A single conversation with Mikhil Innani (of CouponDunia.com and Pharmeasy.in fame) brought about disruption in the way I have been working with start-ups, especially post investment. The lunch conversation revolved around how a start-up founder (CTO, CEO, COO - all of them) would drive the
A single conversation with Mikhil Innani (of CouponDunia.com and Pharmeasy.in fame) brought about disruption in the way I have been working with start-ups, especially post investment. The lunch conversation revolved around how a start-up founder (CTO, CEO, COO – all of them) would drive the decision for the next iteration of the product.
When I heard the concept it felt so simple, so easy. Something that every startup should be doing. Yet, I hadn’t heard this from anyone until the day I heard it from Mikhil – involve their top users into the conversation around and about the product and let the learnings from those conversations drive the product!
Sounds simple? It is!
One of the activities that Mikhil did as a CTO, was have a list of the top 20% users of the product and then each day, he would make it a point to visit – physically visit – 2-3 of them and understand:
- Why did they use this product?
- What were they doing before this product was introduced to them
- What do they do before, during and after they interact with the product?
- What are features that they use most frequently?
- What are the features of the product that they have not used, weren’t aware of or flat-out didn’t care about?
This would spark a conversation that would help the co-founder understand how their product is utilized by their power users. What are the activities that these users were doing before and after the interaction with the product that could be incorporated into the product itself – making it more relevant and engaging for the user.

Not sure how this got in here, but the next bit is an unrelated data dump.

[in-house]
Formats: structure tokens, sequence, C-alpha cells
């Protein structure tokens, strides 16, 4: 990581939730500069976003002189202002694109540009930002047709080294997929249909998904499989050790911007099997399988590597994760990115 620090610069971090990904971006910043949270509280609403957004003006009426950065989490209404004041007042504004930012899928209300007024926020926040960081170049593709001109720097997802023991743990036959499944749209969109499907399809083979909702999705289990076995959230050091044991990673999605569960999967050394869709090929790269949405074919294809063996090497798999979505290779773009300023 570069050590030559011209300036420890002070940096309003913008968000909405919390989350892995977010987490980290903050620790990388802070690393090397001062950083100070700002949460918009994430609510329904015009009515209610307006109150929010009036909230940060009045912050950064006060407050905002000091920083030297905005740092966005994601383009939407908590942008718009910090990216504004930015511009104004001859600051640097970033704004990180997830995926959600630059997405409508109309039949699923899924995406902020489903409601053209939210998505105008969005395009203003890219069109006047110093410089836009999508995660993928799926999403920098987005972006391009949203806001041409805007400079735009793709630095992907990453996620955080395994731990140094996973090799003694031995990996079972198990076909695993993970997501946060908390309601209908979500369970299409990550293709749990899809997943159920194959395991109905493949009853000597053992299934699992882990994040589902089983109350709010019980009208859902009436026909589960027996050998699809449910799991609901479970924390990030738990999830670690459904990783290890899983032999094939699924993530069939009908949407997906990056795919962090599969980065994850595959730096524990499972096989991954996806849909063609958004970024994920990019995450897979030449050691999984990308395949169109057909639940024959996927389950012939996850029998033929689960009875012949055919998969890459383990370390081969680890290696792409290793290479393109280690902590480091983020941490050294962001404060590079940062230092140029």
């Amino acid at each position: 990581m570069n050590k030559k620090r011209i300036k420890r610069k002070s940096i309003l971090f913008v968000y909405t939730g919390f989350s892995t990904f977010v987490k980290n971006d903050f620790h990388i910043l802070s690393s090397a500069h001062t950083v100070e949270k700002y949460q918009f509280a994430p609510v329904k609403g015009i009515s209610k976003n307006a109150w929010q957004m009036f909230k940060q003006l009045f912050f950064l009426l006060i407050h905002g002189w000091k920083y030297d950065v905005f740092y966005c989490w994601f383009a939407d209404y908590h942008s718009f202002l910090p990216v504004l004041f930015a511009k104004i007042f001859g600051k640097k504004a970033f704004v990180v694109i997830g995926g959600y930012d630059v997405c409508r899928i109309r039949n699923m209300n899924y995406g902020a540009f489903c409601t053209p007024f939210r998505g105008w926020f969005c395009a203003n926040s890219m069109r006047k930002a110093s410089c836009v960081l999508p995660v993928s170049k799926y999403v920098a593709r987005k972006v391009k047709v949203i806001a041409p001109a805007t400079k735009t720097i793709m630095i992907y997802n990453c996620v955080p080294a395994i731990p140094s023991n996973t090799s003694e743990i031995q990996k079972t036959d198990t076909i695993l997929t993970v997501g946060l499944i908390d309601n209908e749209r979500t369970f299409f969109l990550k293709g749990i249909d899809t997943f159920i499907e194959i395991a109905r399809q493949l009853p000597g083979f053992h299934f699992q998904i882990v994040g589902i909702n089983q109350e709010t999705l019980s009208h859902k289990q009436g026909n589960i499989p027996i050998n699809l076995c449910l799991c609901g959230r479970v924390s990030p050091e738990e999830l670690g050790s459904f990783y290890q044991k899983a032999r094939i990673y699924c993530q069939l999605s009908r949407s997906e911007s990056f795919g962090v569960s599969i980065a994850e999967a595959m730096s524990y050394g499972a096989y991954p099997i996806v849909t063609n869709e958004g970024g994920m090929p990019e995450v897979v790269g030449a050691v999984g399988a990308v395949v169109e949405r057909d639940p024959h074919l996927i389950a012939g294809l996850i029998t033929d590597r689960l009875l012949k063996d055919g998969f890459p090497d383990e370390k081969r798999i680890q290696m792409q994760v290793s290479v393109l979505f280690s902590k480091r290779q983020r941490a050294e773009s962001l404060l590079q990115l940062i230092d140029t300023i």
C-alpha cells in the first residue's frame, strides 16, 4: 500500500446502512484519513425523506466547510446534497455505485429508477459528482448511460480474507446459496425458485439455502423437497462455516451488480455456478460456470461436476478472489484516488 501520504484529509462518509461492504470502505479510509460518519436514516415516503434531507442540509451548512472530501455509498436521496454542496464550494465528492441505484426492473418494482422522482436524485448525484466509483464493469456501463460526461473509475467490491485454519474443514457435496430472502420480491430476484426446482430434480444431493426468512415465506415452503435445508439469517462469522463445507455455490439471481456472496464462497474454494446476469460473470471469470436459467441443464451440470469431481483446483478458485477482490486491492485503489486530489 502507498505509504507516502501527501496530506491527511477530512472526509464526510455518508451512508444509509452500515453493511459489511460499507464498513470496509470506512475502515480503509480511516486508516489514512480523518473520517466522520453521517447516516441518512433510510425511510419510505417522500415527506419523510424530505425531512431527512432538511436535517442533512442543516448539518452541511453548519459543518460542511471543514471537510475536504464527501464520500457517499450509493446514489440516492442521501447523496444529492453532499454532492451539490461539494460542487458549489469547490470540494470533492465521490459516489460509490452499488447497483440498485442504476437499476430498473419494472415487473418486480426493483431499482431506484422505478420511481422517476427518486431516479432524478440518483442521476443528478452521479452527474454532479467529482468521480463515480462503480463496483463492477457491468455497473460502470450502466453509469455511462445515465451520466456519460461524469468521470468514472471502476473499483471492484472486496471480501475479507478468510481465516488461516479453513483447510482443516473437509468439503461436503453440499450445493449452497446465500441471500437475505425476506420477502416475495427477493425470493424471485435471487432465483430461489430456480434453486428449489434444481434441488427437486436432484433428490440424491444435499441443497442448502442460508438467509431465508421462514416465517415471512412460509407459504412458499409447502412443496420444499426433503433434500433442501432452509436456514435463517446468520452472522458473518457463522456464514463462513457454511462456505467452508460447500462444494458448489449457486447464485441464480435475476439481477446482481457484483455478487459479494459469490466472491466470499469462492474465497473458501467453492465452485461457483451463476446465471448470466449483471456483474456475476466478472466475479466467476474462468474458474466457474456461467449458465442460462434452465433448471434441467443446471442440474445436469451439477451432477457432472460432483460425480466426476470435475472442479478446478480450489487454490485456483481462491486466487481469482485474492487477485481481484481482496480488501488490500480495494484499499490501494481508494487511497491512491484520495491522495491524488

This simple concept drove Pharmeasy’s decision to get into diagnostics as, their power users were patients who required regular delivery of medicines (diabetics, cancer patients, etc.) and also had to get testing done on a regular basis to show their doctors. Such innovative thinking not only grew Pharmeasy customer base rapidly – it led to higher engagement, lower CAC and an increasing LTV for the company.
I find the concept behind this method brilliant for the reasons above, but as a marketing & sales professional, engaging your top 20% into the decision-making of the next features of the product leads to two other important benefits:
Keep the top users sticky
It is a very well-known fact that the top bracket of your customers and repeat orders from the them drive a large part of the profits of a venture. There is also, psychological bonding with a brand or company that gives you the importance of being their top priority. These simple house visits do that brilliantly!
Let the decision making be democratic
The decisions about features which features should be added, removed or modified is often a hot debate between the CEO, that saw something he/she loved at a competing company; the CTO who is passionate to build something disruptive that showcases his/her talent and the investors (me included) who use and recommend iterations based on their own utilization of the app.
However, the person who interacts with the app on a daily basis is not involved in the conversation at all and eventually decision-making is akin to throwing darts at a board. Whatever sticks is what will be added to the app as a feature. When such features fail to take off, it is blamed on the lack of marketing muscle put behind it or that customers don’t understand the features, hence explanatory videos be made or a change in UI/UX is needed – but these are all guesstimates and without real feedback, these are as good as flipping a coin.
When user feedback drives decision making, the founders (and funders) would realize that users may be pointing out other problems that are more important to solve than the ones that they had identified. Working on the top 20% of the problems faced by their top 20% customers will reduce tech, marketing and re-branding spends for most startups!
Therefore, I am making it a point to get Artha’s startup founders to identify, engage with and learn from their users –in fact, I will be asking our startup founders (our customers) how we can be a better platform for them!
Let the learning begin!